Bank Deposit Interest Rates vs. Inflation Rates in the Philippines

Bank Deposit Rates vs. Inflation Rates in the Philippines
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Note: This was previously published in my other blog that I had already taken down.

Earlier while we’re having lunch in the Limerick (in Ireland) office, our conversation flew into financial matters and I was asked, “How much is the interest rates of banks in the Philippines?”. I struggled to say anything because I was always engrossed with Mutual Fund growth rates instead of the bank deposit rates.

I kept on blabbing, saying random small numbers that would cross my mind.

I have ignored bank interest rates because I know putting my money in the bank won’t do outstanding growth for my money. Why, you ask. Because dearie, the inflation rate of our country is double the largest deposit interest rate, which only applies if you have leave Php10,000,000.00 deposited in your bank. And, it should be untouched for a year.

So, again, I mumbled a weak blah-blah percent while thinking about the interest that is in question. Is it a loan interest? Bank deposit interest? Hah. My weakness is me talking about things that I don’t really really know. And there were foreigners with us — an Indian, a Congolese, an Irish and Filipinos.

Good thing my fellow Pinoy who is working there was able to answer that for me. He said 1%.

(Sigh of relief.)

Okay, I could have contributed much to the conversation if we’re talking about Life Insurance and Mutual Funds.

My intended ignorance was further supported by Randell Tiongson‘s Facebook status a month back. To quote,

 

So, yeah, I may have gone overboard in ignoring the deposit rates of banks here in the Philippines, but now I should be at least aware. After all, I am keeping my emergency fund in one of these banks. And, I might as well share that with you guys here.

Before you go dizzy staring at table, please know that you can SORT them out by typing in the bank or account type on the Search button on the upper right of the tables. Thank you!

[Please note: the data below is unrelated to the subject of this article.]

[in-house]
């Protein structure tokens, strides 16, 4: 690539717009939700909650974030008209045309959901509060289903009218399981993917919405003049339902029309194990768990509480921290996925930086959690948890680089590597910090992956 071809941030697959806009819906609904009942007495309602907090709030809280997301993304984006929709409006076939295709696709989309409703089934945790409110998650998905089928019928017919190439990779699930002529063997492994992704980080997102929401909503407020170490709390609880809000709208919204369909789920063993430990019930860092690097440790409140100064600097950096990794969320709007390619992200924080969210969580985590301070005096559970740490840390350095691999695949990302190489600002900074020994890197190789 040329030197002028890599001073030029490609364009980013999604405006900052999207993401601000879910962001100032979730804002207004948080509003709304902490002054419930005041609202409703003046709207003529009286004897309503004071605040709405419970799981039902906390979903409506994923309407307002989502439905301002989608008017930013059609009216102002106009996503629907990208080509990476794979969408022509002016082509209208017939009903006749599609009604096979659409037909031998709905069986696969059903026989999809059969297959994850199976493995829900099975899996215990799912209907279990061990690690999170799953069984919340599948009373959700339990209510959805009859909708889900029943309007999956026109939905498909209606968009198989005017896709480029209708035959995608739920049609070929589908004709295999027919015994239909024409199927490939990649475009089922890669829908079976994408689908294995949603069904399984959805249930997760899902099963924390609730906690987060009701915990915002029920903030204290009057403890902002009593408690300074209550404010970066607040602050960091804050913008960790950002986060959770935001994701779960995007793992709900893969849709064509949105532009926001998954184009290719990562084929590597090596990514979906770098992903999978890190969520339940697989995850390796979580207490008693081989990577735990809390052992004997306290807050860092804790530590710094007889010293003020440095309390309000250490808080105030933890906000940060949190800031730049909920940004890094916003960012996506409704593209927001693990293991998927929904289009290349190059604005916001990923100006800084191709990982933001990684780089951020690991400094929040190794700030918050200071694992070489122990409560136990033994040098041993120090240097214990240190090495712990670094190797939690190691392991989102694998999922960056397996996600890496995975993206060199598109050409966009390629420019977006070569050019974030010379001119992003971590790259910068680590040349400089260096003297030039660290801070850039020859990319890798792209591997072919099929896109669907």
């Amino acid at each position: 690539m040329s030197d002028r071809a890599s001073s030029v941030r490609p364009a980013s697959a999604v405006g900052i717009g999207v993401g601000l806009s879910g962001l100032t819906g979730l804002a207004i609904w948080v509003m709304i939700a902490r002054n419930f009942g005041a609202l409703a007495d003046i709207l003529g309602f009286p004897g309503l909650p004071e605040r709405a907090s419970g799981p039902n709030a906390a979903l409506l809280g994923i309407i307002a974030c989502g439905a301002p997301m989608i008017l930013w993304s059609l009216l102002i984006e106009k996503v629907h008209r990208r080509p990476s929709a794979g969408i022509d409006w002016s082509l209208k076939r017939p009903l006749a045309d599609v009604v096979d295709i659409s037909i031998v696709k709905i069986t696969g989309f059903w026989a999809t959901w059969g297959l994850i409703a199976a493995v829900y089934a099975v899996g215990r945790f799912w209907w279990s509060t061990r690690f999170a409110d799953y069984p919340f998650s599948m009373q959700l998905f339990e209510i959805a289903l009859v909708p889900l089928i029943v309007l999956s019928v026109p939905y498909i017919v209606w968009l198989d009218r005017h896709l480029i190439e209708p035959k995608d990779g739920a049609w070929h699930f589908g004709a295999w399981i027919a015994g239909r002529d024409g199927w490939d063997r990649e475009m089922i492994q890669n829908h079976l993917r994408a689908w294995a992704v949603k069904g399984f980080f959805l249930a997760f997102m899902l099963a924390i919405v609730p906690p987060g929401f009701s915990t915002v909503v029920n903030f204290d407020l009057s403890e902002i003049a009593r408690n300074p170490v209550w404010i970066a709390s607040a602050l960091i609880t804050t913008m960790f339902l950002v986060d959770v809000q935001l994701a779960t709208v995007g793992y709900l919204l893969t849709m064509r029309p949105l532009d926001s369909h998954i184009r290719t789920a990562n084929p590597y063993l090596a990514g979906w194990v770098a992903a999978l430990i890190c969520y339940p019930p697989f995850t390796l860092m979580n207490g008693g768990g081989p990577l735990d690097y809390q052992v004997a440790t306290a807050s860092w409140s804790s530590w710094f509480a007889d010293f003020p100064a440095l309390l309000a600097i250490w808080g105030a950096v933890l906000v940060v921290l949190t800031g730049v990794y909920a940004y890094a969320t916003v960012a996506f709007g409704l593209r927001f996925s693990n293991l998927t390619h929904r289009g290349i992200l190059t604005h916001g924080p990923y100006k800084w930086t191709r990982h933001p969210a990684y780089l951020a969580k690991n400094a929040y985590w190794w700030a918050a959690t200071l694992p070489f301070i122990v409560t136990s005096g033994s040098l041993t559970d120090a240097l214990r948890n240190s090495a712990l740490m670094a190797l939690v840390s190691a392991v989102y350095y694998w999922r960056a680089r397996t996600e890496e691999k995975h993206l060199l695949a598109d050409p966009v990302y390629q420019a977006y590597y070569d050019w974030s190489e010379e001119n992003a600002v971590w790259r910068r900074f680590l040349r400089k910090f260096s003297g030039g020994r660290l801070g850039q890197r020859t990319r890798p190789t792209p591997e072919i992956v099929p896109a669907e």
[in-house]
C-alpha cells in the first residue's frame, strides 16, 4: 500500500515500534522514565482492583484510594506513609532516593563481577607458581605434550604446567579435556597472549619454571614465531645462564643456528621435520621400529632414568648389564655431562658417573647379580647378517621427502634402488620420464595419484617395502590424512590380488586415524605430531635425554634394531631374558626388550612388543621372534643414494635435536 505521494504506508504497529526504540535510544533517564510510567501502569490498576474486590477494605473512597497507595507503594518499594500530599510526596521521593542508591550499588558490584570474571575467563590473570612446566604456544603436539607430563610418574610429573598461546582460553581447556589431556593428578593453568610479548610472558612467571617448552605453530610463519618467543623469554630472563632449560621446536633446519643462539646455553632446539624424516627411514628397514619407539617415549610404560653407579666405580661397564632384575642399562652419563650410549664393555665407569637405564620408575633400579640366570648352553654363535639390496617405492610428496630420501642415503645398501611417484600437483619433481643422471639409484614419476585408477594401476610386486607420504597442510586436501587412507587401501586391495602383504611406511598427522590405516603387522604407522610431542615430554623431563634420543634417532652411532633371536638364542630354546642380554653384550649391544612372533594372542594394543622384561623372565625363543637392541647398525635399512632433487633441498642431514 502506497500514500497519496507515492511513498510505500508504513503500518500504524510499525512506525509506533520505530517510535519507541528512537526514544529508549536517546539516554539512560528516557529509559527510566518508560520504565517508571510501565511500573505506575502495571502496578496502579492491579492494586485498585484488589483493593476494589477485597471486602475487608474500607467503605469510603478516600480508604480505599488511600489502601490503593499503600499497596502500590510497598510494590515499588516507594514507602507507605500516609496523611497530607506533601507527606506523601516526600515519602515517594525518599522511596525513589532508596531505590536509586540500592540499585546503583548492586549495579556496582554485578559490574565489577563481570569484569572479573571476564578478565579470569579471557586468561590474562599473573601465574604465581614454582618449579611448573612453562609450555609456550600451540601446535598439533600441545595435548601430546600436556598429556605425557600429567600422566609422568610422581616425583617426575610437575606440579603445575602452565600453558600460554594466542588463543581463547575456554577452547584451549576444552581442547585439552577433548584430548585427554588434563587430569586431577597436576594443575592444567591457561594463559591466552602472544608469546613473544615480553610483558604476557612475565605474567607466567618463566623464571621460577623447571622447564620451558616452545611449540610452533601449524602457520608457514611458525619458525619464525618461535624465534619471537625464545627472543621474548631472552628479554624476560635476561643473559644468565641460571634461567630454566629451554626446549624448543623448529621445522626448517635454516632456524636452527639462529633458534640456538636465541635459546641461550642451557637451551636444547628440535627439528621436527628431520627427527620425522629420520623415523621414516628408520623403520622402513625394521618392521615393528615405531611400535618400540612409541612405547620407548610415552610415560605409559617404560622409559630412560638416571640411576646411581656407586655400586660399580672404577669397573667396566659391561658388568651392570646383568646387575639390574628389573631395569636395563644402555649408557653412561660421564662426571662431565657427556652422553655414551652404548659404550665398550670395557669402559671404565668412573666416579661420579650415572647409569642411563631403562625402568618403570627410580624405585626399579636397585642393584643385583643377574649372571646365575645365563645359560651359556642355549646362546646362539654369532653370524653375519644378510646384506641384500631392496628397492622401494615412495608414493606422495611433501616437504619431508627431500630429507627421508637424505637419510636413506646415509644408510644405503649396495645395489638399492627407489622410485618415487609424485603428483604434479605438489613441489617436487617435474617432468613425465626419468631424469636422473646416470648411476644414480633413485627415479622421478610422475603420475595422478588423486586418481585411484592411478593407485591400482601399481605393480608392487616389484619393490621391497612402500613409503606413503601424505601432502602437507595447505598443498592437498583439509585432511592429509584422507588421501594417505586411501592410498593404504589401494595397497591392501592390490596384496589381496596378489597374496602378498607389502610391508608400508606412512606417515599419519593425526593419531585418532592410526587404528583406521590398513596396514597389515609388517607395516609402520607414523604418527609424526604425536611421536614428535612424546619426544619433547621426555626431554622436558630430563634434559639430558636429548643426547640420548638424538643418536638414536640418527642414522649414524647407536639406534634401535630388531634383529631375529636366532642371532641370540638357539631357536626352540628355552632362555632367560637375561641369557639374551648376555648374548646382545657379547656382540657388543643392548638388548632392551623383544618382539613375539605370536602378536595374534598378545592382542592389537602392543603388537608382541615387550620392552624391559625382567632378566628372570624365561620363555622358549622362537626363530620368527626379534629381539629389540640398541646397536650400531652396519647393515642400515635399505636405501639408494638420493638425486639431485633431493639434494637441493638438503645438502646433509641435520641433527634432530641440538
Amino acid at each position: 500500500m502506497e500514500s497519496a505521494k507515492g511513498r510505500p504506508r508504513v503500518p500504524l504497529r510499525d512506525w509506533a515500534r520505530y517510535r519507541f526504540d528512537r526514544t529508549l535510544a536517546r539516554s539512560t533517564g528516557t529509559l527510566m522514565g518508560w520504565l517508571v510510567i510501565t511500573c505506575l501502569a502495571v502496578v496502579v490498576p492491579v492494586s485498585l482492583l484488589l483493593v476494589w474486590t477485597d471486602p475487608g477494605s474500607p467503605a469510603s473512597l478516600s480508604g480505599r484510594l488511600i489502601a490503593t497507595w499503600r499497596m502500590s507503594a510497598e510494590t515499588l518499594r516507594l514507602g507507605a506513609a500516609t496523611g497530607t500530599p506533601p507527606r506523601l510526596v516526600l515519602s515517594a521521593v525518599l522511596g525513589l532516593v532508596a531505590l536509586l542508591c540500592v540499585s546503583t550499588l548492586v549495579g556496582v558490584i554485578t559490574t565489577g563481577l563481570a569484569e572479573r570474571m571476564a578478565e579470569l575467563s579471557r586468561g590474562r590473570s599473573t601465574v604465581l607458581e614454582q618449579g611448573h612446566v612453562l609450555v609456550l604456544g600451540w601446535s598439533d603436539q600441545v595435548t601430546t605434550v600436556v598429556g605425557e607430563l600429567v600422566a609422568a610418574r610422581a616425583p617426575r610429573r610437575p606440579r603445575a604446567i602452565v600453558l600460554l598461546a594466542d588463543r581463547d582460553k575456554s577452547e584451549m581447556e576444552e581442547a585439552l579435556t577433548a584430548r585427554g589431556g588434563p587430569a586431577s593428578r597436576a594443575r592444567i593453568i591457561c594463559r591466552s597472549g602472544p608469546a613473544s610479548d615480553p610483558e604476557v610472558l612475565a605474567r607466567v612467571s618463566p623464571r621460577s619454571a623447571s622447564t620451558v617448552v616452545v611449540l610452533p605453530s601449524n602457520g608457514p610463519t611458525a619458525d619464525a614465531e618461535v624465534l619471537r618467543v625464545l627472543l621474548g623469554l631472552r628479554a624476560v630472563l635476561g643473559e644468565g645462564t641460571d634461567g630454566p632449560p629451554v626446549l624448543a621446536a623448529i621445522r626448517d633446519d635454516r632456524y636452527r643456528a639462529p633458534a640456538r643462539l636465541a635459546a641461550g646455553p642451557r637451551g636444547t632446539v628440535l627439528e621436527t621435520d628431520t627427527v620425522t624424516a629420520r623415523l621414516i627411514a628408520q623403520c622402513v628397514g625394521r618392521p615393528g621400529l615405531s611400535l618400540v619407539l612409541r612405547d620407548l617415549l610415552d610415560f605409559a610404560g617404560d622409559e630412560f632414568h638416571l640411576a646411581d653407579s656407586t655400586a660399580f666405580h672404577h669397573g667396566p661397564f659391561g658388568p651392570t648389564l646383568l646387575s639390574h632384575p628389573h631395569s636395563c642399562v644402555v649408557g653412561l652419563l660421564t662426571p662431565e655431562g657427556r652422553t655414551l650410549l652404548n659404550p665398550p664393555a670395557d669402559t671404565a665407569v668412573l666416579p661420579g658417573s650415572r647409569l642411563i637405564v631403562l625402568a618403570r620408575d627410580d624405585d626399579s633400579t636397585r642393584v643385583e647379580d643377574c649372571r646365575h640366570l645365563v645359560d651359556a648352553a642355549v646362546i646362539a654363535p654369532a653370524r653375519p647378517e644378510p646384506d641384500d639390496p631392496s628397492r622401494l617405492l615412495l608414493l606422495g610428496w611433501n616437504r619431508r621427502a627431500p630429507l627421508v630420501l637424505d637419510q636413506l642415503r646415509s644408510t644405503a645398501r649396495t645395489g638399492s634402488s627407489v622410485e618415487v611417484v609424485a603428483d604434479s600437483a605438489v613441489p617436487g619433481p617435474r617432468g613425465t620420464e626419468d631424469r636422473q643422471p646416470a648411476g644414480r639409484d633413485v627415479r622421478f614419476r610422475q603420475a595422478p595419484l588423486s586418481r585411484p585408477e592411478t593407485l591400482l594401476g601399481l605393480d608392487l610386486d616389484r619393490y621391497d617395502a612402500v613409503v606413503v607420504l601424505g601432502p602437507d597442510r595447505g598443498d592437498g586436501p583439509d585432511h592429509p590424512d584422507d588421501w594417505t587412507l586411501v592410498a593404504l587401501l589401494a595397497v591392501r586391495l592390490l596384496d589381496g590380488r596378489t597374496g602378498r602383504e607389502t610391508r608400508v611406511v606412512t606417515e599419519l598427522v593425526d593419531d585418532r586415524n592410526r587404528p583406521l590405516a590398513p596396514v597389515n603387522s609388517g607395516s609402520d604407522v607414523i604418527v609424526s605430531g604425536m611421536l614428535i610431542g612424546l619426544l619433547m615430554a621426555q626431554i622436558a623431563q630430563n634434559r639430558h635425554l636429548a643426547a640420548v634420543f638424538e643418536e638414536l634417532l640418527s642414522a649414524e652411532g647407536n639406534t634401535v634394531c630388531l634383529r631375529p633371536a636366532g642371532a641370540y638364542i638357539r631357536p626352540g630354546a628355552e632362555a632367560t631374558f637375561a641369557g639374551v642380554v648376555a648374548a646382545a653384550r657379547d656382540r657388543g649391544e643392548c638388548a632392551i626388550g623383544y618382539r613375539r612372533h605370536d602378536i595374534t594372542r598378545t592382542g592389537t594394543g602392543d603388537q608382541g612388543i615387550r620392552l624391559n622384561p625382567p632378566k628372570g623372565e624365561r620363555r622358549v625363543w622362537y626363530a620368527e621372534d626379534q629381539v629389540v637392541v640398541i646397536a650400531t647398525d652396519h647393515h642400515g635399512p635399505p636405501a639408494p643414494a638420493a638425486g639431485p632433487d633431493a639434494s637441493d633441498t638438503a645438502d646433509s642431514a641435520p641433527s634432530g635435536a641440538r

This is a compilation that I made based on the official websites of the identified banks. I’ll try to keep them updated as possible. For now, these are the interest rates as of January 2015.

Bank Deposit Interest Rates in the Philippines

BankAccount TypeInitial Deposit (Php)Minimum Monthly Amount (Php)Minimum Monthly Amount to Earn Interest (Php)Interest Rates
Bank of the Philippine IslandsSavings Account500.003,000.005,000.000.25%
BPI Family Savings BankSavings Account500.0010,000.003,000.000.50%
Banco de OroSavings Account2,000.002,000.005,000.000.25%

East West BankSavings Account2,000.002,000.0010,000.000.25%
Metro BankSavings Account2,000.002,000.0010,000.000.25%
Banco de OroPassbook Savings5,000.0010,000.0010,000.000.25%
East West BankPassbook Savings5,000.005,000.0010,000.000.25%
BPI Family Savings BankPassbook Savings10,000.0010,000.0025,000.000.50%
Metro BankPassbook Savings10,000.0010,000.0010,000.000.25%
Bank of the Philippine IslandsPassbook Savings10,000.0010,000.0025,000.000.25%
Union BankSavings Account25,000.0025,000.0025,000.000.10%

Time Deposit Interest Rates in the Philippines

Meanwhile, here are the time deposit rates here in the Philippines.

BankPrincipal Range (Php)~30 Days~60 Days~90 Days~180 Days~360 Days
Bank of the Philippine Islands50K to < 100K0.5%0.5%0.5%0.75%0.75%
Bank of the Philippine Islands100K to < 1 M0.625%0.625%0.625%0.875%0.875%
Bank of the Philippine Islands1 M to < 5 MM0.625%0.625%0.625%0.875%0.875%
Bank of the Philippine Islands5 MM and over0.75%0.75%0.75%1.00%1.00%
BPI Family Savings Bank50K to < 100K0.75%0.75%0.75%1.00%1.00%
BPI Family Savings Bank100K to < 1 M0.875%0.875%0.875%1.125%1.125%
BPI Family Savings Bank1 M to < 5 MM1.00%1.00%1.00%1.25%1.25%
BPI Family Savings Bank5 MM and over1.125%1.125%1.125%1.375%1.375%
Banco De Oro1k to <50k0.25%0.25%0.25%0.50%0.50%
Banco De Oro50k to <100k0.375%0.375%0.375%0.625%0.625%
Banco De Oro100k to <500k0.50%0.50%0.50%0.750%0.750%
Banco De Oro500k to <1M0.625%0.625%0.625%0.875%0.875%
Banco De Oro1M to <5M0.750%0.750%0.750%1.00%1.00%
Banco De Oro5M and over0.875%0.875%0.875%1.125%1.125%
Metro Bank10k to <50k0.250% 0.250% 0.250% 0.500%0.500%
Metro Bank50k to <200k0.250% 0.500%0.500%0.750%
0.750%
Metro Bank200k to <500k0.375%0.625%0.625%0.875%0.875%
Metro Bank500k to <1M0.500% 0.750% 0.750% 1.000%1.000%
Metro Bank1M to <5M0.625%0.875% 0.875% 1.125%1.125%